Fr. Bernardo Suate - Vatican City
The assessment and appeal of Bishop Juliasse were made to Vatican News in light of a recent joint statement that was issued, on the situation of Cabo Delgado, by an Interreligious group of leaders in the area.
The problem of Cabo Delgado has not been solved
Bishop Juliasse reiterated that insecurity and the humanitarian crisis in Cabo Delgado are widespread. He regretted that the situation prevailing on the ground is not making much news in the various media outlets. Unfortunately, he said, “an impression has been created that the problem in Cabo Delgado has been solved, but this is not true,” insisted Bishop Juliasse.
“Cabo Delgado still has 800 000 displaced people.” He continued, “and there is still much movement of displaced persons from insecure areas. There are the newly displaced people who leave their villages in search of secure shelter,” Bishop Juliasse explained.
Explaining the continued insecurity, the Apostolic Administrator of Pemba cited the example of Nova Zambézia, near Macomia, which was attacked on New Year’s Day, 1 January 2022. In that attack, three people were killed, and one person was seriously wounded, said Bishop Juliasse. With the recent attacks, a new group of displaced persons is already on the move seeking secure shelter either from relatives or wherever.
Insecurity is driving displacement
“At the moment, there are displaced persons in all the districts of the central and southern regions of Cabo Delgado Province, and there are also displaced persons in large numbers who are leaving the northern part of neighbouring Niassa province for the central and southern part of Cabo Delgado,” said the Bishop.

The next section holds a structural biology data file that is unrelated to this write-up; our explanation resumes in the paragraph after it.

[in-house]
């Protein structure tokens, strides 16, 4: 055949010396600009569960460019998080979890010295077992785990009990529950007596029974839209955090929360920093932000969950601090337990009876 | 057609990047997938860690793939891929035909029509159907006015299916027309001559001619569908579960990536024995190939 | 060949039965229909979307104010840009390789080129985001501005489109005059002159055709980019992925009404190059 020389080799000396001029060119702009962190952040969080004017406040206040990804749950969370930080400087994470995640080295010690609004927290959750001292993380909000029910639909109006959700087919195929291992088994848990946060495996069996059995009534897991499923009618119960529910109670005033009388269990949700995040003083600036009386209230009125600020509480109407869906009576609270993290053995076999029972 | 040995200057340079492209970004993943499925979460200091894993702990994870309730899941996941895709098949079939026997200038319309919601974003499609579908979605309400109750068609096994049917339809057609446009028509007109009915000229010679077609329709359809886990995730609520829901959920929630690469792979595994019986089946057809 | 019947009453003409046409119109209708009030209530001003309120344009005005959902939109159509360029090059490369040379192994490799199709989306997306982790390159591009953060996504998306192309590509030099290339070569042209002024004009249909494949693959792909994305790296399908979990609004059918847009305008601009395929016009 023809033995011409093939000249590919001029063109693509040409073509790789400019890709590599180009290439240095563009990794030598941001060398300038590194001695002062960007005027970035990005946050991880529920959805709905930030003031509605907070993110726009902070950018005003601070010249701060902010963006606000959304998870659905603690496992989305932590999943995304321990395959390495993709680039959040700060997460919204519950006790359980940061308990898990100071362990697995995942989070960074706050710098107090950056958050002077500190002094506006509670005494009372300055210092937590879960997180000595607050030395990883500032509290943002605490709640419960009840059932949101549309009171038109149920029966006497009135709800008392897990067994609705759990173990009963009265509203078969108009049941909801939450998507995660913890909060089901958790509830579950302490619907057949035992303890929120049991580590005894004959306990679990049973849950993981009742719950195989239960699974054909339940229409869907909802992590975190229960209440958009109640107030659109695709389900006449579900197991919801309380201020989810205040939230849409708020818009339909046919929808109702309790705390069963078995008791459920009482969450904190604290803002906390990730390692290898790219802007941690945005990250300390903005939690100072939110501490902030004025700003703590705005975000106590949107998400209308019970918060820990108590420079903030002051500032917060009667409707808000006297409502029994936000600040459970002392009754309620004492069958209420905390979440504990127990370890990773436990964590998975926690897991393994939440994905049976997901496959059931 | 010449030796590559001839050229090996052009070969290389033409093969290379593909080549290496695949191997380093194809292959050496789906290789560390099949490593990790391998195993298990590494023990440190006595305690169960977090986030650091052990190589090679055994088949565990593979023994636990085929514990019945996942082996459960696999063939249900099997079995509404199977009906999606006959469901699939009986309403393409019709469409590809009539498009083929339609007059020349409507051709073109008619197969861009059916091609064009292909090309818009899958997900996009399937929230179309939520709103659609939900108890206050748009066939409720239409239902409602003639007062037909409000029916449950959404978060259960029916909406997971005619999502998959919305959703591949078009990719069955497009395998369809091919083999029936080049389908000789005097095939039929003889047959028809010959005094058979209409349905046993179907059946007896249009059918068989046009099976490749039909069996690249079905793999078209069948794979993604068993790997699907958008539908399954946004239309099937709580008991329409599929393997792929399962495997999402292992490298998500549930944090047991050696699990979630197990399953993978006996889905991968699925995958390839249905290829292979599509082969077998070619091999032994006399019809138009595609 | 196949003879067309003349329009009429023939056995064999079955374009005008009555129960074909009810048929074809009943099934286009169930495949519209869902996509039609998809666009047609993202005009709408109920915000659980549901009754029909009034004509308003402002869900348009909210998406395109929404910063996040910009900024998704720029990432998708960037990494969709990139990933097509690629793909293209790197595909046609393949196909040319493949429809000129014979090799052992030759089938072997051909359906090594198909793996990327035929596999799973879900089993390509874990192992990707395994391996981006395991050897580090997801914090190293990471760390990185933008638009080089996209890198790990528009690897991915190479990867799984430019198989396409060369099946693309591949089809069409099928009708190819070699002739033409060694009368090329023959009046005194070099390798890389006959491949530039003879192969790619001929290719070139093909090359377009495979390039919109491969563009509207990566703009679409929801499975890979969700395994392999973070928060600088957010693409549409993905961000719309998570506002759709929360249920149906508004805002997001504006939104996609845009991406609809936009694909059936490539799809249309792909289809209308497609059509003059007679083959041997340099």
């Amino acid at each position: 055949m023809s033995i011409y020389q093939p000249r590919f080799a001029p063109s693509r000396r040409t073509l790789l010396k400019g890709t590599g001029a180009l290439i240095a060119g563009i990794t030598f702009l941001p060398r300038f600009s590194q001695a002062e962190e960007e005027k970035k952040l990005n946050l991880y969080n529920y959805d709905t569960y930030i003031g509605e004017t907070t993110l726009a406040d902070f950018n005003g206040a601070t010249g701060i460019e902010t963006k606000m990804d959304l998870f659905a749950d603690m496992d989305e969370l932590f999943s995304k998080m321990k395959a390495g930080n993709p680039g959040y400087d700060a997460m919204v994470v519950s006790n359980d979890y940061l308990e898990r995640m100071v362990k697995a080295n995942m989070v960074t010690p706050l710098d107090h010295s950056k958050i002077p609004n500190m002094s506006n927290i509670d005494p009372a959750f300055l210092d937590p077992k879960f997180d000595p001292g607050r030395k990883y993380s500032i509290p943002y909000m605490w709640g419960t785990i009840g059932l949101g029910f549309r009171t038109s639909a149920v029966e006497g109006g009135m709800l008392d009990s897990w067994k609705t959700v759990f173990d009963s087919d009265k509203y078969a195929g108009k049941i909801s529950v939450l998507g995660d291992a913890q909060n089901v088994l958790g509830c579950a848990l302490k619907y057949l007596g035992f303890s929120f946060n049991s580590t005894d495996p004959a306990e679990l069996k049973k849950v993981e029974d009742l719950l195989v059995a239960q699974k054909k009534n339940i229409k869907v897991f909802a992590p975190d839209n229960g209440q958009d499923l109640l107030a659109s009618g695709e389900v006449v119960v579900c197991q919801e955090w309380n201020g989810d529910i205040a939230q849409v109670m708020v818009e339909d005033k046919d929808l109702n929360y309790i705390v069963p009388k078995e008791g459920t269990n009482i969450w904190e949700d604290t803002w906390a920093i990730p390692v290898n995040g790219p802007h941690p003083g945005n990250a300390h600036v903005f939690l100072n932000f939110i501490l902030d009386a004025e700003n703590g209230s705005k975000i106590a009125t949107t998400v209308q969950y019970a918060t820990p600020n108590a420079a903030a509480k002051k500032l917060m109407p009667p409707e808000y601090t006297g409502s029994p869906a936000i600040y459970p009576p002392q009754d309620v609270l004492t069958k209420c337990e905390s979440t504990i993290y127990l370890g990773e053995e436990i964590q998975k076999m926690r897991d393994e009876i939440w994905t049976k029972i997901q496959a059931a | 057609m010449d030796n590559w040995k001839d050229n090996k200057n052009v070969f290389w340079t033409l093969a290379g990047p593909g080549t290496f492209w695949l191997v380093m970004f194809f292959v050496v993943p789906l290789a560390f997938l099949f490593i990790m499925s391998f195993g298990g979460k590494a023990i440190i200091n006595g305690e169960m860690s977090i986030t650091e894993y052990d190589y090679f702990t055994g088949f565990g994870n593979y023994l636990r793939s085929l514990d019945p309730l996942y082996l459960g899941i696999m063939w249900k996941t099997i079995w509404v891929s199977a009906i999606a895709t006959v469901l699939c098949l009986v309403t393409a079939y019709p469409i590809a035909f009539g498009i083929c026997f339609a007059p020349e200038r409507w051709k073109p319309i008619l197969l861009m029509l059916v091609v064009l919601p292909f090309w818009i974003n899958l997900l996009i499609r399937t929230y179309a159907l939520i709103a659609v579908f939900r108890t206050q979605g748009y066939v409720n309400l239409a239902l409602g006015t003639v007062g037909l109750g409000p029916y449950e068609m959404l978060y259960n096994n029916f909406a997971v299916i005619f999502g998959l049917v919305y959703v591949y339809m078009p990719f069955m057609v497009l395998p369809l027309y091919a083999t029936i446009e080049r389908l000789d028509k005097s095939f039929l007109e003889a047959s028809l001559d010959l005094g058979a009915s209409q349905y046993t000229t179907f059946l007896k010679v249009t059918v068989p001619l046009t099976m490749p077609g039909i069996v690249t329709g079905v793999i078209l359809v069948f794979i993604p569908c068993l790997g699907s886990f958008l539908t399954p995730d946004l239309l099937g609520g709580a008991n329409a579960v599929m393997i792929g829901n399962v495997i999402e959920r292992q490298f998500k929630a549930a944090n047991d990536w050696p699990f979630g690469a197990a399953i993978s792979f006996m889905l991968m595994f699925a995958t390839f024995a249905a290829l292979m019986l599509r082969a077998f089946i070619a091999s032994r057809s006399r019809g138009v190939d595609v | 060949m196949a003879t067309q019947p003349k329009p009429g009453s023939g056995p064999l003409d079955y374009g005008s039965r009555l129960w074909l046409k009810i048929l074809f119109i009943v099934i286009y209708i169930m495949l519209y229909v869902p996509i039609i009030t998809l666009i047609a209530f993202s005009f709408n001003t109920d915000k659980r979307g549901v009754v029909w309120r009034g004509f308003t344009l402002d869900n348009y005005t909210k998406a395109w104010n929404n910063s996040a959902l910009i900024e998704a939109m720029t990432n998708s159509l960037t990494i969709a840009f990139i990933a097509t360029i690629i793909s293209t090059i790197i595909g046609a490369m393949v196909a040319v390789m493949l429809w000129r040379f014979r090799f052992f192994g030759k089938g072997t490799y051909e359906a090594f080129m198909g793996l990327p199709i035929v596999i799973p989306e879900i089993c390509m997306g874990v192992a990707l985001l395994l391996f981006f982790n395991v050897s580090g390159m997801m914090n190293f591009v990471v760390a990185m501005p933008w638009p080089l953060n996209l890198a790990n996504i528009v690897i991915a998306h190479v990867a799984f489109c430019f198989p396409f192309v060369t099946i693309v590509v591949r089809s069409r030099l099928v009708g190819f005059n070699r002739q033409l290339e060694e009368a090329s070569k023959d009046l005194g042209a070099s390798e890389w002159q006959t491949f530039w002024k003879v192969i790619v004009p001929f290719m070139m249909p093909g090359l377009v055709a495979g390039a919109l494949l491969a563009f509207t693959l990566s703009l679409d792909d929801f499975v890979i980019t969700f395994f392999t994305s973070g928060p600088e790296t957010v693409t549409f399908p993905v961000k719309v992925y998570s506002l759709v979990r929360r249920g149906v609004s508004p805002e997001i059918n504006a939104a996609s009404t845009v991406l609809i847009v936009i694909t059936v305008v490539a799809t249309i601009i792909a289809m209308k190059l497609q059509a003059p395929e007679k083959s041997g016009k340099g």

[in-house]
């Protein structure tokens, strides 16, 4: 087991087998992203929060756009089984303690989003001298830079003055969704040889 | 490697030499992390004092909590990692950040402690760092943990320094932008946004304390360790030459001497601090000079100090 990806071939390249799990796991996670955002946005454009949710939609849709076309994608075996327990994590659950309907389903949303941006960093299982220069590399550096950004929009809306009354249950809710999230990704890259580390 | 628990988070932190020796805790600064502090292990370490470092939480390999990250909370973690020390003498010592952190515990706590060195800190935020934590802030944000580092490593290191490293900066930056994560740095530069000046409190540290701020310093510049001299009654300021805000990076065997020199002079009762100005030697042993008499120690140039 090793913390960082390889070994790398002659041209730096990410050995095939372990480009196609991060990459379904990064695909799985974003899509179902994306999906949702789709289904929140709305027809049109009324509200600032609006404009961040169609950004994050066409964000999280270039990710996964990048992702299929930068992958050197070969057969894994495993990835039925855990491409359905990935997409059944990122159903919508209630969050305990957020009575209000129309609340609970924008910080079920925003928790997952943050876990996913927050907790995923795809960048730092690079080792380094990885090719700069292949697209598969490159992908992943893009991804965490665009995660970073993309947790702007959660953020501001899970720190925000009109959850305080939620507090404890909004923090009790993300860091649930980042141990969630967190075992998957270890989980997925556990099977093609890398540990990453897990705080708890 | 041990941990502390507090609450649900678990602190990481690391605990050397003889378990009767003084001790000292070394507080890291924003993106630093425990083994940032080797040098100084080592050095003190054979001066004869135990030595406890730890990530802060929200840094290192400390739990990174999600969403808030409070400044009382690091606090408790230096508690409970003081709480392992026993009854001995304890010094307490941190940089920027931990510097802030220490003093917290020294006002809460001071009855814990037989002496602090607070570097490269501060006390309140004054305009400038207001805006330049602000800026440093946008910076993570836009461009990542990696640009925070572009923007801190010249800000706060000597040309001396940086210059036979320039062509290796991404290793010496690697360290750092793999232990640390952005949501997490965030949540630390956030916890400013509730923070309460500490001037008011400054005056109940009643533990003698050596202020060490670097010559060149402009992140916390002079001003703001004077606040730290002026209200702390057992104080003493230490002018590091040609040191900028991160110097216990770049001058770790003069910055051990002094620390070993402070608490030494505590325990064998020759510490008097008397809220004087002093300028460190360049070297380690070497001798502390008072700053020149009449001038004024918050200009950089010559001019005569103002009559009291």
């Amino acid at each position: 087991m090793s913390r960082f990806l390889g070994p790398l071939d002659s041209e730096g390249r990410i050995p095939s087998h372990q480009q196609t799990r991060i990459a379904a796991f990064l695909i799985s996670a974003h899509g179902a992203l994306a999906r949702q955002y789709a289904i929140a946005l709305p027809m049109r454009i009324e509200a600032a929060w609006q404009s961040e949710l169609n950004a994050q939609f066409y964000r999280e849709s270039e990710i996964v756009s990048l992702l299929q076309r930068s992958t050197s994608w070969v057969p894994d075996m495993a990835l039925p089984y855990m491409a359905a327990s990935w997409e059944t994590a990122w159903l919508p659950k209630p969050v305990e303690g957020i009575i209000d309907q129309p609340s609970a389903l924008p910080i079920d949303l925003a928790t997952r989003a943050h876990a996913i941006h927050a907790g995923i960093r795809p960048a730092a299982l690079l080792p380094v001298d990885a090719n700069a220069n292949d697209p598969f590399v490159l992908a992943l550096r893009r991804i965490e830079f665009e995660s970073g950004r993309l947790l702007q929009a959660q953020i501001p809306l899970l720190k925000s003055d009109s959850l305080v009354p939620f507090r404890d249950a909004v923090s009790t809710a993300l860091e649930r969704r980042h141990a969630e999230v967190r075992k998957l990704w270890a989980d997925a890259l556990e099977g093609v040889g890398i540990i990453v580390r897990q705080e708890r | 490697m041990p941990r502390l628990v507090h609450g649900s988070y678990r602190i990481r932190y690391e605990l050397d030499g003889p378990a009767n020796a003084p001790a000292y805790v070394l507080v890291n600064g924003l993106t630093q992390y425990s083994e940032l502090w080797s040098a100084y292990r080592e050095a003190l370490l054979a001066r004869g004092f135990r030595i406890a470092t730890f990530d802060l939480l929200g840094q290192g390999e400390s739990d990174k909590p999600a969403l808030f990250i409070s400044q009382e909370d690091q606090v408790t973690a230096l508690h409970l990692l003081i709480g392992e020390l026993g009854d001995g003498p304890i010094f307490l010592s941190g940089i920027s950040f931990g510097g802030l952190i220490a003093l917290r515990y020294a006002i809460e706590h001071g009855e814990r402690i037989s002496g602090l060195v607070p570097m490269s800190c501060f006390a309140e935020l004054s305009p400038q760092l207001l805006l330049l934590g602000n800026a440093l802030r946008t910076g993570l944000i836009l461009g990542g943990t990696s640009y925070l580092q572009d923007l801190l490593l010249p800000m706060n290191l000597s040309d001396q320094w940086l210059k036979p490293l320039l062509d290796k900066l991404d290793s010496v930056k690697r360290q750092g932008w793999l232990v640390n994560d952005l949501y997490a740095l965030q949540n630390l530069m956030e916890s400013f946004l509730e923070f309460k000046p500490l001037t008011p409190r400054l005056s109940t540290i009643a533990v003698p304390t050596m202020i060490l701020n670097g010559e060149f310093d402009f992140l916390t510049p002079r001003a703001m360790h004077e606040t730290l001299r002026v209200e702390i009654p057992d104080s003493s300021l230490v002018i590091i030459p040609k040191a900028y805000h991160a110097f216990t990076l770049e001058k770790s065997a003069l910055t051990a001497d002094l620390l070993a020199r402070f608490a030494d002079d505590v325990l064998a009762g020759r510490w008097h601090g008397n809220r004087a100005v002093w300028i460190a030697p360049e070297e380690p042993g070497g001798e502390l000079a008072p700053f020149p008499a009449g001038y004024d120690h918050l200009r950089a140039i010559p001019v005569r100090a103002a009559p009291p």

“The violence we have experienced as a result of this terrorism has worsened the humanitarian crisis here in Cabo Delgado, adding to the other factors that already existed before, such as poverty, exclusion and the lack of schools in various places - all these factors have been aggravated by this situation of terrorism,” the Prelate said.
Tension in resettlement camps
Bishop Juliasse is worried about reports of tension in some resettlement camps. He called on the people of Cabo Delgado and elsewhere to bear in mind the mystery of Christmas recently celebrated. Jesus, the Prince of Peace, was born in suffering, humility, and poverty.
“While is it true that the suffering we have in Cabo Delgado is great, we must not lose sight of the real problem, of the origins of this conflict by falling into another cycle of violence or by starting new forms of violence,” admonished Bishop Juliasse.
Bishop’s passionate appeal for help
Bishop Juliasse appealed for urgent humanitarian assistance on behalf of Cabo Delgado.
“The humanitarian situation, therefore, remains as it was before, and it is getting worse and worse ... It is getting worse because people are starting to starve, and it would seem the World Food Programme (WFP) no longer can provide food for all displaced persons as it initially did. The number of people in need has grown. Similarly, the Diocesan Caritas and the Emergency Fund, while doing their utmost best to help, are struggling. They are now targeting only those who are really in dire situations,” said Bishop Juliasse.
“The message I have as an appeal is: Please do not forget the situation here. Do not leave Cabo Delgado alone to fend for itself. There is need for aid now and not later. Now, before it becomes too late,” said the Apostolic Administrator of Pemba.